Wood Mackenzie looks at oil industry business prospects

Wood Mackenzie has listed the parameters it expects to see at work that will affect the upstream petroleum industry going forward.

Offshore staff

HOUSTON –Wood Mackenzie has listed the parameters it expects to see at work that will affect the upstream petroleum industry going forward.

The list starts with the strain of low oil prices. Financial performance in 1Q 2015 will deteriorate as the impact of a full quarter of low prices hits earnings. Crude hedging program and integration will provide temporary protection for some for a quarter or two; as will lagged oil index LNG and European gas contracts which will start to adjust to December/January crude prices by 3Q 2015.

The fall in revenue will be exacerbated by higher net debt. Debt has risen by 20% ($53 billion) for the 46 international oil companies Wood Mackenzie has followed since 2010. The cost of new capital for smaller companies will rise sharply in 2015. Asset write-downs will lead to higher leverage ratios and increased financial stretch for some companies. Refinancing could prove difficult in certain cases and covenants based on reserves, cash flow, and market cap ratios could come into play.

Cost cutting will be intense. The industry will plunge into full-on capital discipline. Wood Mackenzie estimates companies need to cut costs by $170 billion or 37% to maintain net debt at 2014 levels at $60/bbl Brent. This will hit new project investment, exploration budgets, operating costs, and shareholder distributions. Some $112 billion of spend on pre-final investment decision projects is vulnerable to being pushed out of 2015, and a further $145 billion in 2016. Total investment of $1.2 trillion in this suite of new projects during this decade could contribute more 7.8 MMb/d of liquids to global supply by 2020. Only the most economically robust projects will proceed, leading to a tighter oil supply/demand balance in a few years.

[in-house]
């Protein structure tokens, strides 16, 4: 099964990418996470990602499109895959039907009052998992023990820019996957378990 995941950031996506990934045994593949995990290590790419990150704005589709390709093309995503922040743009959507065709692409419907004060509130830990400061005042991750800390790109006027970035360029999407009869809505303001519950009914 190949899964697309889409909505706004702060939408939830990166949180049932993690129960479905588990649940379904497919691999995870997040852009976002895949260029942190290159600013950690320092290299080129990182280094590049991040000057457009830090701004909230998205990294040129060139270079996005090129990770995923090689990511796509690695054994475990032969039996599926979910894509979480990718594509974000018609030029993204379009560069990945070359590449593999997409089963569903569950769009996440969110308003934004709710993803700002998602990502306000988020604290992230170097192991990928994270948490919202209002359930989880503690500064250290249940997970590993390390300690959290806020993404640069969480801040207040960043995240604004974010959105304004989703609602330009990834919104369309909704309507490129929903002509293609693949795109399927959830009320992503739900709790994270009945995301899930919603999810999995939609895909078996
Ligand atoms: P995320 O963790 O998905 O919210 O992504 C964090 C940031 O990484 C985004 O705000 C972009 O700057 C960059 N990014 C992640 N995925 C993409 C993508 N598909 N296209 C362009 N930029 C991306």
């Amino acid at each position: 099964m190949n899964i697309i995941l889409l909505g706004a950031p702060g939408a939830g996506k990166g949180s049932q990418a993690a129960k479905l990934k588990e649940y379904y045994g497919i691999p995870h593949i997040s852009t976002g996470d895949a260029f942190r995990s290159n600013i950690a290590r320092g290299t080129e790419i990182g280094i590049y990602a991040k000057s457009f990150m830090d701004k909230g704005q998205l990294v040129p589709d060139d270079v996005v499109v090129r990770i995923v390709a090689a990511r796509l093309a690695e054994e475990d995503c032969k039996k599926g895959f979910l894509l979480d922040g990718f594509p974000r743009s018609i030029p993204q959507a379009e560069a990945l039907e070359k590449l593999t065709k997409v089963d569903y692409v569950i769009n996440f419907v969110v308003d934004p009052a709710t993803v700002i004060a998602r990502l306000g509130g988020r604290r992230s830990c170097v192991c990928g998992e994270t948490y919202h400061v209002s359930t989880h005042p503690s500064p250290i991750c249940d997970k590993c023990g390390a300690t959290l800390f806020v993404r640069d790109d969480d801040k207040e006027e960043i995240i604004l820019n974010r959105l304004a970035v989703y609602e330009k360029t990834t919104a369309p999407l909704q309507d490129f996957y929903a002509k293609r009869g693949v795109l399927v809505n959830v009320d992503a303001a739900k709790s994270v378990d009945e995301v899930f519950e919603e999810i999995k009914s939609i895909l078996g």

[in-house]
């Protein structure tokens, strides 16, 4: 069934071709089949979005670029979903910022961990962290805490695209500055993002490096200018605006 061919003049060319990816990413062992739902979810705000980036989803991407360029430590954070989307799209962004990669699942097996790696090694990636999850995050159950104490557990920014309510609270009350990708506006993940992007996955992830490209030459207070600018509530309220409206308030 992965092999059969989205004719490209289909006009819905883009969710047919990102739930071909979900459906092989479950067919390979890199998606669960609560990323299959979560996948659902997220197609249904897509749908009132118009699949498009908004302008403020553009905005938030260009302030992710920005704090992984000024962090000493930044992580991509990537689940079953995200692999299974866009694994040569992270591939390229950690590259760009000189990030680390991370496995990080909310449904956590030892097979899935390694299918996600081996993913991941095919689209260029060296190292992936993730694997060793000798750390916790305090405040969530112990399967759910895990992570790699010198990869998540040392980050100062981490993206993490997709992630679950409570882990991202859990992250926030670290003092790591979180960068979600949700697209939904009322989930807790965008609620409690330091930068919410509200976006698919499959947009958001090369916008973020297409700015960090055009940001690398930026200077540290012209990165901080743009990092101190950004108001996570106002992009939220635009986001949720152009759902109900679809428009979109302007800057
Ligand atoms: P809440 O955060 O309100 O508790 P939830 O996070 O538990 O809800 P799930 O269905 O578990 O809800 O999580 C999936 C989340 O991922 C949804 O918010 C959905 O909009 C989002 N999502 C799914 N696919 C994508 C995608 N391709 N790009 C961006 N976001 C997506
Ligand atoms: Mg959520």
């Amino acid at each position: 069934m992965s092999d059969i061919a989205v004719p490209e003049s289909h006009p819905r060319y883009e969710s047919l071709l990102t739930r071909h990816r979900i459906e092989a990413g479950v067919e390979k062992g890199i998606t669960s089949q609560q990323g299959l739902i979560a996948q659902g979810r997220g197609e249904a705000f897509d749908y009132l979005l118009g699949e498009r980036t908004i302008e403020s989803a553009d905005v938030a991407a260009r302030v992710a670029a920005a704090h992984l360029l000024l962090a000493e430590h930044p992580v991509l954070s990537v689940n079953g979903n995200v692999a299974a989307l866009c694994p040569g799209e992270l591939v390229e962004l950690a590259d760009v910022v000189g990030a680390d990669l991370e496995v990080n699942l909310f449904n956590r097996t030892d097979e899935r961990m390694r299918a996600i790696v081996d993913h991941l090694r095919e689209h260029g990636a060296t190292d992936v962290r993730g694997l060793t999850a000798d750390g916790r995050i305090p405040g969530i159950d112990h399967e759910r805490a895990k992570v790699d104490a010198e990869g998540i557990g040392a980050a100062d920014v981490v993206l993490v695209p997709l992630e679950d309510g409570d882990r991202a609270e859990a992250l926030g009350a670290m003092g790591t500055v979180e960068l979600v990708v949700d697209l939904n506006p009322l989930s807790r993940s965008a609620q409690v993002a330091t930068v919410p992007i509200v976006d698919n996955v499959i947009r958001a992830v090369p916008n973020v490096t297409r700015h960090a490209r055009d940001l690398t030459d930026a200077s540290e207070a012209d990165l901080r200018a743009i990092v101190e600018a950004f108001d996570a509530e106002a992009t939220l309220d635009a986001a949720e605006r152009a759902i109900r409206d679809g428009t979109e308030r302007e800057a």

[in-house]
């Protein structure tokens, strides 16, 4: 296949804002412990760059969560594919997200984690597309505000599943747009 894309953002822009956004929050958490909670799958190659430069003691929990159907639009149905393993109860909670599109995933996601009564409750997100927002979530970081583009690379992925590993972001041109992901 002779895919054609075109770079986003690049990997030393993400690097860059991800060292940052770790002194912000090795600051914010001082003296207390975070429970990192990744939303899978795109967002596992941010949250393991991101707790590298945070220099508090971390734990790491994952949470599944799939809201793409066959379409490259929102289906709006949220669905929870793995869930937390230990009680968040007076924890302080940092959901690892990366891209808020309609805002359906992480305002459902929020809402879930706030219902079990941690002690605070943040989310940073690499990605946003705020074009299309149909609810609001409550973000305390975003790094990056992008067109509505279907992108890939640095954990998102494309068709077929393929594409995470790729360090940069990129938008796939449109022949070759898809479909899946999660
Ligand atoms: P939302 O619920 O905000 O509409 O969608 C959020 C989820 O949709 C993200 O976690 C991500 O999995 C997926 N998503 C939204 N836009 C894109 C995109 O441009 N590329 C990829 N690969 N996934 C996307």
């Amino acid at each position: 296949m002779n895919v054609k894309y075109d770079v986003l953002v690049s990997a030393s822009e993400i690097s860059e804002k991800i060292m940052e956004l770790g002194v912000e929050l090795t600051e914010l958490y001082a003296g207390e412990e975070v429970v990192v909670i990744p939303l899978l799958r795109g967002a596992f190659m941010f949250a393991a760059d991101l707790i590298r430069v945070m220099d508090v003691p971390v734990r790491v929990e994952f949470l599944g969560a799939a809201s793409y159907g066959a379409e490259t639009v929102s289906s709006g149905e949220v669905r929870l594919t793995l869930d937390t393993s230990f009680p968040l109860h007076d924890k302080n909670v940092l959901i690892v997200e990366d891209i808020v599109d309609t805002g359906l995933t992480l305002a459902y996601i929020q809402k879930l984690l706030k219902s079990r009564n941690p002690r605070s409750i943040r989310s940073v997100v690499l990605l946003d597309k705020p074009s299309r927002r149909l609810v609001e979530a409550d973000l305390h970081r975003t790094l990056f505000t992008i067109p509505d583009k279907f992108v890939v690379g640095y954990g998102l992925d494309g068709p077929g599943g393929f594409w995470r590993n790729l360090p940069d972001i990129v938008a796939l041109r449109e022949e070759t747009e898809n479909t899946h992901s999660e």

Distressed sales could result in a true buyer’s market in 2015. Financially strong players will put rationalization program on hold but some companies will find little choice but to sell, unable to achieve the cuts in discretionary spend required to balance the books. Large scale consolidation is more likely than any point since the late-1990s. History shows that value creation throughM&A is largely driven by commodity prices – for buyers who believe in long-term oil above $80-90/bbl, 2015 will be a year to go long.

It will not be a vintage year for exploration but a window of opportunity will open to capture high-impact acreage and discovered resource opportunities. Exploration budgets will nosedive and new ventures will be the focus. Specialists explorers will continue to retrench under intense financial pressure and some will become acquisition targets for players short on high-impact acreage. It could be an opportune time for national oil companies to get more active in exploration while financially strong majors and independents will focus on high-potential acreage at low cost.


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